Triple Played: Music memories from the ranch play out on my Cabin Songs 2
My sister-in-law Kari and her husband Todd moved to Buena Vista a few years ago after raising two children and retiring from their careers in Denver.
After our first visit there I decided to burn a CD for them and called it Cabin Songs. These were and are songs that make me think of the ranch between the east and west fork of Muddy Creek on the east side of Grand Mesa, a ranch that has been part of my family since my grandfather and grandmother Spadafora settled there in 1929.
With no television, we either listened to the radio or records. My grandmother had a record player she would set up on the roll-top desk and play Jim Reeves, Johnny Cash and Chet Atkins, to name a few. This led me to country-rock that always has been my preference when I am in the mountains. Some call it country and some call it rock, but it is based in acoustic instrumentation and great vocals.
My original Cabin Songs CD, which I described in an past column, contained more contemporary artists such as Guy Clark, Kevin Welch, Sam Bush and Robert Earl Keen.
Now that Todd and Kari’s oldest child, Justin, is marrying his soulmate, Sydney, in September, I thought it was a perfect time for Cabin Songs 2, but actually a prequel, with songs from the musicians of the 1960s and ‘70s that inspired me to listen to the artists whose music makes up the first CD. I have listened to all of them at the ranch in the past 30 years.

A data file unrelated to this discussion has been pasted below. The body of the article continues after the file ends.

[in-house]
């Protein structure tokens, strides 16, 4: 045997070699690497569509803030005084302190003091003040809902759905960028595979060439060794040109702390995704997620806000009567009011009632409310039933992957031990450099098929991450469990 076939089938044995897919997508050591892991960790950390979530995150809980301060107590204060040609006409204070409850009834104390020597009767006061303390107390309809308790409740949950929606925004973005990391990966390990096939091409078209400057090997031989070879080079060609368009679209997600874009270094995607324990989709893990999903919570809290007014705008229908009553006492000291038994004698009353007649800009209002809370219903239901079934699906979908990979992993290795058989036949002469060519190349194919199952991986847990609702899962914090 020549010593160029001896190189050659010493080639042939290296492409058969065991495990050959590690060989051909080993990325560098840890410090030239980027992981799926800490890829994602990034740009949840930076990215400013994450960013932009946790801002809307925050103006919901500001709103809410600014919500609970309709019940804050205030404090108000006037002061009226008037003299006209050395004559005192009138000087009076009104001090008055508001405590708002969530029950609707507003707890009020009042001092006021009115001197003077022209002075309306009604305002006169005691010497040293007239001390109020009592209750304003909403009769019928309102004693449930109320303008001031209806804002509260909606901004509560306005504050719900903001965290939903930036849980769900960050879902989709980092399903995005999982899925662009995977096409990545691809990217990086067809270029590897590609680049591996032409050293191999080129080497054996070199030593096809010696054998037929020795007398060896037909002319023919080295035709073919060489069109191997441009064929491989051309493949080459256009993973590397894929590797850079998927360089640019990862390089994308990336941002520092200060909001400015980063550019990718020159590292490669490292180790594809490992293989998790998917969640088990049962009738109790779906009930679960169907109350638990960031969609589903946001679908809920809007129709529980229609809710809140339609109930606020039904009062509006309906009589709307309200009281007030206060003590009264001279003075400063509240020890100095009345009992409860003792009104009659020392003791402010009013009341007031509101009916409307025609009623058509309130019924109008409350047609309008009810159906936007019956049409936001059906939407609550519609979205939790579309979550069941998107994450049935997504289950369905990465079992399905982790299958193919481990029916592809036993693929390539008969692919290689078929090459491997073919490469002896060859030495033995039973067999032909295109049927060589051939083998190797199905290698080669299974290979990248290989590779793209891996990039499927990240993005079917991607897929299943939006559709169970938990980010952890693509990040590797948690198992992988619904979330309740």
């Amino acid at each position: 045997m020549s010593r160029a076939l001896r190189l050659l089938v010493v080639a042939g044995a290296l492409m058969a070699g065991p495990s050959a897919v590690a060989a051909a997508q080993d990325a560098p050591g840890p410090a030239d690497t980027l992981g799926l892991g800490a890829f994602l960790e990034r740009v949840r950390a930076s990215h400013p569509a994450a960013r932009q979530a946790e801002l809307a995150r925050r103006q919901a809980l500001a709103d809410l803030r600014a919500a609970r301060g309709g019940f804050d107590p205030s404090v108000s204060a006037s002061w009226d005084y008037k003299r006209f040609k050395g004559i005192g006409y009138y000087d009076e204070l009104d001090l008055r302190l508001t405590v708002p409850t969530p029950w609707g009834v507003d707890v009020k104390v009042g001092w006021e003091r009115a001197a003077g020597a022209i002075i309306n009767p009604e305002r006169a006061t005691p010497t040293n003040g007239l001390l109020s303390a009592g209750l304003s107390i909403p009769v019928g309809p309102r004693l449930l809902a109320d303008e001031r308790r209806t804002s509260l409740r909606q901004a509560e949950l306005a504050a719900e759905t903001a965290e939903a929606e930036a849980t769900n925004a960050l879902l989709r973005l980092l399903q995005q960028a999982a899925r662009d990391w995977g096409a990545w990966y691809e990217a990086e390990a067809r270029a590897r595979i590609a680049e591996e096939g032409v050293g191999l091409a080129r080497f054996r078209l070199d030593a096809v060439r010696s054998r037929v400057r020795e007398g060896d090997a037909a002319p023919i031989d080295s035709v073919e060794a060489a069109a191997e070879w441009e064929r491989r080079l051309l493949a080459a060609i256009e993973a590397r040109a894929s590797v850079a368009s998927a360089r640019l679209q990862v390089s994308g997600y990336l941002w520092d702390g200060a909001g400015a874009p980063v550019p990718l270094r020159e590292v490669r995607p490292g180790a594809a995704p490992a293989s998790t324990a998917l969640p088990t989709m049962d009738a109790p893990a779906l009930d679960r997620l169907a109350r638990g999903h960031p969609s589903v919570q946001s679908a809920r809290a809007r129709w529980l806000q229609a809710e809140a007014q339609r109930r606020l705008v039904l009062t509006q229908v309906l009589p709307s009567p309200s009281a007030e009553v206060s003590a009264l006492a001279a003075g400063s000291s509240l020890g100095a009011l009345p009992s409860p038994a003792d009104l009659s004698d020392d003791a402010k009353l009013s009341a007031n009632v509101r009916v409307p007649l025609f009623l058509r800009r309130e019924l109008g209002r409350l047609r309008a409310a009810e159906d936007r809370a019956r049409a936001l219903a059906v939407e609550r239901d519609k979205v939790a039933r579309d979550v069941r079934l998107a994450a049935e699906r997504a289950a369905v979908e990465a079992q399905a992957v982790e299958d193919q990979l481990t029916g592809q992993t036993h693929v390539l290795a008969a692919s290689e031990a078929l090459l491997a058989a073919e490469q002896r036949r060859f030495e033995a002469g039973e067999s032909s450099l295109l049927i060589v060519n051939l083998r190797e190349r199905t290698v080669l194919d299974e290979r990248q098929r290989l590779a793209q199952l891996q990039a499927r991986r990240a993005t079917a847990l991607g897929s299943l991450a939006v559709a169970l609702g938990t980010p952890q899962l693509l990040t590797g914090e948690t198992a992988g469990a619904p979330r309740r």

Cabin Songs 2 opens with “Long Way Home” (Live in the Country)” from the late Dan Fogelberg’s debut LP, “Home Free.” Fogelberg, a family favorite, has two songs on the disc.
Pure Prairie League is next with “Early Morning Riser” from “Bustin’ Out.” Pure Prairie League also gets two songs on the disc, the second comes later.
Gordon Lightfoot’s beautiful “Lazy Morning” is followed by the Ozark Mountain Daredevils’ uplifting “You Made It Right.”
“Song in the Breeze,” from the Outlaws’ outstanding 1975 self-titled debut, is followed by America with “Riverside” from its self-titled first record. America’s first two records have incredible acoustic guitar driven country rock masterpieces from the early 1970s.
Two of my wife Kenda’s favorite artists are next with “Boy From the Country” from Michael Martin Murphey and Poco’s “Ride the Country.”
Marshall Tucker Band’s fishing classic “Bob Away My Blues” follows.
The second half of the disc starts with another favorite of Kenda’s, “Ripplin’ Waters” from the Nitty Gritty Dirt Band.
Herb Pedersen’s the “Hey Boys” is followed by the Rick Roberts’ penned “Colorado” from the Flying Burrito Brothers’ self-titled 1971 recording.
Fogelberg’s second song “High Country Snows” is followed by the Amazing Rhythm Aces classic about Colorado called “Out Of the Snow.”
Dillard and Clark’s “With Care From Someone” from the all-time country-rock classic “Fantastic Expedition” from 1969 is next.
“Incommunicado” from Jimmy Buffett ensues with these lines: “On the day that John Wayne died / I found myself on the Continental Divide. Tell me where do we go from here / Think I’ll ride into Leadville and have a few beers.”
My grandfather passed away the same year as John Wayne and I found it ironic because my grandfather lived with the integrity that Wayne portrayed.
Cabin Songs 2 closes with Neil Young’s “Get Back to the Country” and Pure Prairie League’s “Two Lane Highway,” which is the only way to get to the ranch on the Muddy and, coincidentally, Buena Vista.